WILMA: ...Depression doesn't exist for us.

FRANK: No, no. It was quite a confusing situation.

DEWITT: Suddenly, what seemed so important the day before, it didn't matter anymore.

FRANK: I didn't have anything to lose. I mean, yeah. I mean, if they tell you you got three months to live, what do you have to lose now?

WILMA: He is giving away all his things because he said, well, I don't need a cold pack. I don't need a fishing gear. I don't need my tools. I don't even need my clothes because I'm going to die anyway.

DEWITT: Of course, Wilma was not going to die. But when people asked her about her plans for after Frank was gone...

WILMA: I didn't know. I really didn't know. I said, well, I'll make a decision when the time comes. For me, the only thing was important that Frank had, the rest of his life, a good life. You know, I cooked everything he really liked, which I shouldn't have because he put weight on. He got up to 100 kilo and nearly killed him with the weight. And there was nothing which I actually denied for him. Whatever he wanted to do, we did. So I said to my husband, OK, what do you want to do?

FRANK: Well, I said I would like to have one nice holiday together with you because we're living 45 years together. I said I want to go on holiday with you.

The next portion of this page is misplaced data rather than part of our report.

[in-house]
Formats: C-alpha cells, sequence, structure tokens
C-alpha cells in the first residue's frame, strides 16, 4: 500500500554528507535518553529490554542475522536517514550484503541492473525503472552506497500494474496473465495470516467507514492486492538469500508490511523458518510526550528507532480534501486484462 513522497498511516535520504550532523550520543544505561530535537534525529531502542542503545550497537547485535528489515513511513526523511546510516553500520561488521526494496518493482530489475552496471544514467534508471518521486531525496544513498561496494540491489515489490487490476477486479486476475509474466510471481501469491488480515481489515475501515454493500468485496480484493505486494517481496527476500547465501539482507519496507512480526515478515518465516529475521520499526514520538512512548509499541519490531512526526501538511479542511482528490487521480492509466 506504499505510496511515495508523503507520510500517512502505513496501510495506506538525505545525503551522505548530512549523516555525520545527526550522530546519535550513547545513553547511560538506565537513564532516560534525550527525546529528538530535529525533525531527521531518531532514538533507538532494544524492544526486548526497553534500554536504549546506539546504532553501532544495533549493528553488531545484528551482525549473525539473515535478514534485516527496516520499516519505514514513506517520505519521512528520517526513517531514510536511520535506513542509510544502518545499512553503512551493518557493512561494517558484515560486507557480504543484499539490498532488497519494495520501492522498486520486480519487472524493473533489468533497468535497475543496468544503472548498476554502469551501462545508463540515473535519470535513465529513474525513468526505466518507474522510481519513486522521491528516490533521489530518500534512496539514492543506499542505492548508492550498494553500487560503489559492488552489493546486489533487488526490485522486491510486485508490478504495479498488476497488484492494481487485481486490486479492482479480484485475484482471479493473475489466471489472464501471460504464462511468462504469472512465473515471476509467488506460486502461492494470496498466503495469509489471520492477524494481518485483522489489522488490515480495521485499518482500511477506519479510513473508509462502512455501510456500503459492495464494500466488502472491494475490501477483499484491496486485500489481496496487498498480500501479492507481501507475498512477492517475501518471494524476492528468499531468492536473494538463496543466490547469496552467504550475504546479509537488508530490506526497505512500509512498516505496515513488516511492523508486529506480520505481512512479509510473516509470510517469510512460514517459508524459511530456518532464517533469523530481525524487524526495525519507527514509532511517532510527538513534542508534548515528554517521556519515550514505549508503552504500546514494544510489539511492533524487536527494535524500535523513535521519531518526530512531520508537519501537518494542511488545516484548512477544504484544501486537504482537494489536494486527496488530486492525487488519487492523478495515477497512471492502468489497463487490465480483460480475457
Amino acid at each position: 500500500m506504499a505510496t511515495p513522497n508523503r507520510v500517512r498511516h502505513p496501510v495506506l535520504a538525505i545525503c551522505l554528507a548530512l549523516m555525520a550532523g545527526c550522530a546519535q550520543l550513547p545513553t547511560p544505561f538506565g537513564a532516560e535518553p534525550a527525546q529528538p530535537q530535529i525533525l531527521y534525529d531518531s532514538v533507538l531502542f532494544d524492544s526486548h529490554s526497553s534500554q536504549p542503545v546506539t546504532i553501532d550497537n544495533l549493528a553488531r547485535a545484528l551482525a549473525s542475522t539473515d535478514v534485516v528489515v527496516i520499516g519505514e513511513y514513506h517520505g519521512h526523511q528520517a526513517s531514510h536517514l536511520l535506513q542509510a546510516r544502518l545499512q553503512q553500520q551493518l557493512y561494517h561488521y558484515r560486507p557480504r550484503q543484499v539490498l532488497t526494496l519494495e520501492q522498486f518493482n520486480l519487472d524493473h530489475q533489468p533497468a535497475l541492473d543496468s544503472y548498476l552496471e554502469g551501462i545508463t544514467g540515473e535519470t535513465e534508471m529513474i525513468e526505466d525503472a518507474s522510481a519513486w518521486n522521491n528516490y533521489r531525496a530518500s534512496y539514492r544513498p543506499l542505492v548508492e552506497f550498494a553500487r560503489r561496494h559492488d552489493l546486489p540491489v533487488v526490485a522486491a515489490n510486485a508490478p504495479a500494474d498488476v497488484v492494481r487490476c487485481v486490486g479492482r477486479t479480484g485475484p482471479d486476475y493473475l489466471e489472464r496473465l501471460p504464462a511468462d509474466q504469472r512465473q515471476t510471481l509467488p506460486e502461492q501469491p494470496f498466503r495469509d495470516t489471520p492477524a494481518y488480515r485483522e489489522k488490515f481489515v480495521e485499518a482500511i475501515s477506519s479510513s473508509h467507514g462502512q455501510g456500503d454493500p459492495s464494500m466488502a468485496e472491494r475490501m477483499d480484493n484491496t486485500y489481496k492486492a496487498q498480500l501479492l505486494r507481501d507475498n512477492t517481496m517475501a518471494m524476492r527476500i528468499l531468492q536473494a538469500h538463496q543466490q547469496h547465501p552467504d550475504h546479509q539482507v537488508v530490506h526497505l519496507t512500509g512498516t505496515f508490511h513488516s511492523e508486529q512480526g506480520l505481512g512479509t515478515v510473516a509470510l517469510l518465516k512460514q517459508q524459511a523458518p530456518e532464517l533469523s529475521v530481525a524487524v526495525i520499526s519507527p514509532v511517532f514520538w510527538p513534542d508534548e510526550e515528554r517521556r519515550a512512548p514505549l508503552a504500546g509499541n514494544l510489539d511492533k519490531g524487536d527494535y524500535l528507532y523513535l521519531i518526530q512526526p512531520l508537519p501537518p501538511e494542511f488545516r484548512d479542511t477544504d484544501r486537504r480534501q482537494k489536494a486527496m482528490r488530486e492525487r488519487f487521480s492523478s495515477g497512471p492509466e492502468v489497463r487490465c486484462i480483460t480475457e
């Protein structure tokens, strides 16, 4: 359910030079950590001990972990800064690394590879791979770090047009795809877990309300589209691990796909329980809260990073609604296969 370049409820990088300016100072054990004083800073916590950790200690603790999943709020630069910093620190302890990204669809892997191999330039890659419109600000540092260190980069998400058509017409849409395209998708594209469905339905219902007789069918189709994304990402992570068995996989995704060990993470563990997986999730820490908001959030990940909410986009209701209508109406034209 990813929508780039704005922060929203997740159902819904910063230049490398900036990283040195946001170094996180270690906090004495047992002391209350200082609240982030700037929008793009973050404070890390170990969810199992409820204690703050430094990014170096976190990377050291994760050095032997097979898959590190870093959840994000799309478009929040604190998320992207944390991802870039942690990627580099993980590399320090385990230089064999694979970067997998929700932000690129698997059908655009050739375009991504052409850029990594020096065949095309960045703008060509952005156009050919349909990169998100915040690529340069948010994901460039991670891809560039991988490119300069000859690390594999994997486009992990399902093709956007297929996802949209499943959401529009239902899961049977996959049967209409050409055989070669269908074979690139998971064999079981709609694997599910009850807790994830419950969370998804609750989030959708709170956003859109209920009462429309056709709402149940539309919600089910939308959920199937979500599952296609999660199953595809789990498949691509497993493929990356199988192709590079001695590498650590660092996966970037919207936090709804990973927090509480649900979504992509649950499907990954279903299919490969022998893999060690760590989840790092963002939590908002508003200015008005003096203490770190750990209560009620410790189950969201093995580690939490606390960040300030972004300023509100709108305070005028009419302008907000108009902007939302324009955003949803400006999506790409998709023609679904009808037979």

DEWITT: Frank and Wilma packed their bathing suits and hopped a plane for Fiji for a six-week tropical vacation. And if you have three months to live, well, you splurge.

WILMA: We went in a special resort.

FRANK: One of the expensive places.

WILMA: I tell you one thing, you would not believe how fast it goes. We are paying $24,000. I never would have done this in my life.

DEWITT: Twenty-four thousand dollars is a lot of money for Frank and Wilma. What little reserves they had left after doctors bills, they were burning through it.

WILMA: It was like a honeymoon again.

FRANK: Yeah. Yeah, it was like a honeymoon.

WILMA: He could go deep-sea fishing, you know, that comes on top. That's not included in the package. And I said, well, why shouldn't he have it, you know? It's his end so do whatever you want to do. And he was lucky. He catch some nice fish, which satisfied him because my husband likes to fish.

FRANK: Fishing, yeah. And lying on the poolside, hanging on in the pool. Yeah.

DEWITT: But in the midst of it all, Frank and Wilma never could totally forget that time was running out.

WILMA: He had a couple of bad days, and I thought, OK, that's how it starts. That's how it is.

DEWITT: Then after their vacation together, Wilma and Frank went to do the last thing left that Frank wanted to do before he died. They went to go see their grandkids.

WILMA: The younger one said when we left...

FRANK: Yeah.

WILMA: ...She said to her grandfather, she said, you know, she said, Opa, I'll tell you something. You're not going to die on me because I want to come on holiday in Christmas time on your place. You know, and that was a bit hard because this time, we thought, well, OK, there is no Christmas anymore, you know.